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Second half of February 1842 -- Report of Marquis Eugene du Bouzet on the recovery of the body of Father Chanel

Translated by Fr Brian Quin SM, February – March 2008

On the 18th of January his Majesty's corvette L’Allier, which had left the Wallis Islands on the 6th, appeared off Futuna after having struggled, with difficulty, against stormy north-westerly winds which often prevail in these seas at this time of the year. A young chief from that island called Samu Keletaona, gifted with honour, thoughtfulness and integrity, and driven by a keen desire to restore peace and unity to his island by bringing to it the Catholic religion which he had embraced, had presented himself at Wallis as an interpreter and had come on the corvette. His family and many other natives from his tribe, whom the strife had forced to flee their homeland, had taken passage on the mission schooner. When the corvette stood off Sigave, a village inhabited by the tribe friendly to Father Chanel, to which Brother Marie-Nizier had owed his safety, we heard of the deaths of King Niuliki[1] and of a powerful chief among his party who was still opposed to the mission. The commanding officer of the corvette, realising that the death of the main culprit made the return of the priest's remains easier, immediately sent a messenger to ask for them from the chiefs on Niuliki’s side, making clear to them that he intended to keep the peace on their island, and urging them to weigh the consequences that would come on them for such a blameful murder. But those poor savages, seeing a vessel as powerful as the L’Allier armed with so many men and guns, were incapable of understanding that such moderation could be supported by so much strength. Terror had seized them on seeing the corvette and already the idea of abandoning the villages and seeking refuge in the forests had been bruited, when the messenger arrived. The latter skilfully persuaded them how harmful this way of acting could be to them, and that it was in their interests to go along with the propositions made in this way by someone who could insist on everything. Then they all expressed the desire they had to give back the mortal remains of Father Chanel, but none of them dared to be responsible for coming and bringing them on board the corvette for fear of risking death. However one of them called Mapigi,[2] former prime minister under King Niuliki, one of those who had never approved of the murder of Father Chanel, for seeing the misfortunes which could fall on his island as a result, offered to carry out this task and undertook to go himself and disinter Father Chanel and bring him the following day. Everyone made efforts to turn him back from such an intention by getting him to consider the death which was awaiting him, but, trusting the words of the messenger and those of the French commander, he showed himself to be determined and left immediately for the village of Pononi[3] where the priest’s tomb was located.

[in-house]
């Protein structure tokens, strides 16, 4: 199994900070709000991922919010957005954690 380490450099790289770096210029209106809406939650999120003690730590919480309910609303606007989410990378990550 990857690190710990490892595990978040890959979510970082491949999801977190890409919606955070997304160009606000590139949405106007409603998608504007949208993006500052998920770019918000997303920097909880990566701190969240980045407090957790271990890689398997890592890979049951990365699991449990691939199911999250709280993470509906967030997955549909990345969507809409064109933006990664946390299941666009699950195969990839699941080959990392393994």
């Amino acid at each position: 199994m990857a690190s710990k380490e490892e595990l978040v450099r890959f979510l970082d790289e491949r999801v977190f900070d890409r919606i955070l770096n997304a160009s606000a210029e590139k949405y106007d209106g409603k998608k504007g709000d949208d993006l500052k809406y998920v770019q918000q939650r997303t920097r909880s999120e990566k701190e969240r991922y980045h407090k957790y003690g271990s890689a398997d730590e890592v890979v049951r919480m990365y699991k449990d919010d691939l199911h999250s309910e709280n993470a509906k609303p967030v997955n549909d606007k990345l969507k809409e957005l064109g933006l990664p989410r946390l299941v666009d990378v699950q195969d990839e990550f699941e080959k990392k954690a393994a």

The corvette stood out at sea during the night. The whole population of Futuna passed it in anguish, expecting to be attacked at any moment. The women and children uttered cries of grief; all these unhappy people, judging the French by their own standards, had trouble in understanding that a vessel which could destroy everything, was off their island only to teach them the power of the nation, one of whose members they had done to death; and the use it was making of it, by being associated with the spirit of peace and love which animated the mission, and by acceding to the request made by Bishop Pompallier to forgive the murderers and to take no revenge for Father Chanel's death.
On the 19th January at four o'clock in the afternoon, the chief Mapigi, faithful to his promise, brought the precious remains to Sigave. They were accompanied by about thirty natives among whom were many of Father Chanel's former catechumens, who still had a strong attachment and great respect for his memory, and by the chief Matale, protector of Brother Nizier. Sam Keletoné and all the tribespeople bowed respectfully before the remains. They were wrapped in tapa cloth to which had been added a great number of pieces of the same cloth, unused, as a sign of honour according to the custom of the country. They were straightaway put on a boat from the corvette which was waiting for them. When he came on board, the chief Mapigi, bearing an enormous kava root, presented it to the commanding officer to ask for peace for his island. The latter made him very welcome, and thanked him for what he had done to remove the vestiges of a murder which had soiled his island and for the confidence he had shown.